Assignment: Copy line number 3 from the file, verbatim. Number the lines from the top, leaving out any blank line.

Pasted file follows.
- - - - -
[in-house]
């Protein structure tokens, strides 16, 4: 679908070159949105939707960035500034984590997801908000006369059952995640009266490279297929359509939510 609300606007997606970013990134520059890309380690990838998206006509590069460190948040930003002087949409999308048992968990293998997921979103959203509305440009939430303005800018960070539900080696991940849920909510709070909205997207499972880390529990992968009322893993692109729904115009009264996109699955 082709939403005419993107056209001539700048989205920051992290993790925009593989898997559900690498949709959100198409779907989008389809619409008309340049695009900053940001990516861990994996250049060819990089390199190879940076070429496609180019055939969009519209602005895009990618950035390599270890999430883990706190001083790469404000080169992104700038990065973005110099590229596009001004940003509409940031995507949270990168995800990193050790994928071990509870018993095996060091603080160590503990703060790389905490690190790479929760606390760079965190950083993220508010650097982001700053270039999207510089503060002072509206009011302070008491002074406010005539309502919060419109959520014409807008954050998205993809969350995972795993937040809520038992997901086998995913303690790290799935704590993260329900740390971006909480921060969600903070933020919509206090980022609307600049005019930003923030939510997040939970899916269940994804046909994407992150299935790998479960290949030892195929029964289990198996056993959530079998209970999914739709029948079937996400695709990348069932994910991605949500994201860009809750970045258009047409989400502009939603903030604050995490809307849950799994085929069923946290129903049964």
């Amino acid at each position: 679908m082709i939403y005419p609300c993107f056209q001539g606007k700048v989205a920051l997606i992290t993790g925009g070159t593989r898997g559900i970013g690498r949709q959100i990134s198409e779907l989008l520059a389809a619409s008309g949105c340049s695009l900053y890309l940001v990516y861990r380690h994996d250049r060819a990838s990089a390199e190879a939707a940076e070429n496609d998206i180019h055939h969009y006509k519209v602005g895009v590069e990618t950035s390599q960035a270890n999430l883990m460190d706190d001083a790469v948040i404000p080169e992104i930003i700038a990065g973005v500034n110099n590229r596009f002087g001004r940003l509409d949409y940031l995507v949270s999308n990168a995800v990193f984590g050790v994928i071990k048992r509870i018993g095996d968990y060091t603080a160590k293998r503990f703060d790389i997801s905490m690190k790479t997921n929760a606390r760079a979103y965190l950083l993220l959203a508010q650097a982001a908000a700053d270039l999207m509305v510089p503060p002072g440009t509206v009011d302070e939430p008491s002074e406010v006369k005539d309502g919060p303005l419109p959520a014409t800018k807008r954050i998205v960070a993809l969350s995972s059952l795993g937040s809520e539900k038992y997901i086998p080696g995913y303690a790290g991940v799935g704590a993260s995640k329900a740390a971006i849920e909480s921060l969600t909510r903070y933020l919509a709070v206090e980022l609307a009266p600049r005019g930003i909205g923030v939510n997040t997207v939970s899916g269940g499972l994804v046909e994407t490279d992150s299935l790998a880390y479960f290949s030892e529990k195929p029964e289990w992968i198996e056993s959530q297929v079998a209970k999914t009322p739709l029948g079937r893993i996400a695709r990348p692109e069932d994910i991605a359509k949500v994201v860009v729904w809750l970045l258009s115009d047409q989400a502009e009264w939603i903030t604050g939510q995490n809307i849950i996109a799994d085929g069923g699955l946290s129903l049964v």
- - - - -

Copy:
């Amino acid at each position: 679908m082709i939403y005419p609300c993107f056209q001539g606007k700048v989205a920051l997606i992290t993790g925009g070159t593989r898997g559900i970013g690498r949709q959100i990134s198409e779907l989008l520059a389809a619409s008309g949105c340049s695009l900053y890309l940001v990516y861990r380690h994996d250049r060819a990838s990089a390199e190879a939707a940076e070429n496609d998206i180019h055939h969009y006509k519209v602005g895009v590069e990618t950035s390599q960035a270890n999430l883990m460190d706190d001083a790469v948040i404000p080169e992104i930003i700038a990065g973005v500034n110099n590229r596009f002087g001004r940003l509409d949409y940031l995507v949270s999308n990168a995800v990193f984590g050790v994928i071990k048992r509870i018993g095996d968990y060091t603080a160590k293998r503990f703060d790389i997801s905490m690190k790479t997921n929760a606390r760079a979103y965190l950083l993220l959203a508010q650097a982001a908000a700053d270039l999207m509305v510089p503060p002072g440009t509206v009011d302070e939430p008491s002074e406010v006369k005539d309502g919060p303005l419109p959520a014409t800018k807008r954050i998205v960070a993809l969350s995972s059952l795993g937040s809520e539900k038992y997901i086998p080696g995913y303690a790290g991940v799935g704590a993260s995640k329900a740390a971006i849920e909480s921060l969600t909510r903070y933020l919509a709070v206090e980022l609307a009266p600049r005019g930003i909205g923030v939510n997040t997207v939970s899916g269940g499972l994804v046909e994407t490279d992150s299935l790998a880390y479960f290949s030892e529990k195929p029964e289990w992968i198996e056993s959530q297929v079998a209970k999914t009322p739709l029948g079937r893993i996400a695709r990348p692109e069932d994910i991605a359509k949500v994201v860009v729904w809750l970045l258009s115009d047409q989400a502009e009264w939603i903030t604050g939510q995490n809307i849950i996109a799994d085929g069923g699955l946290s129903l049964v």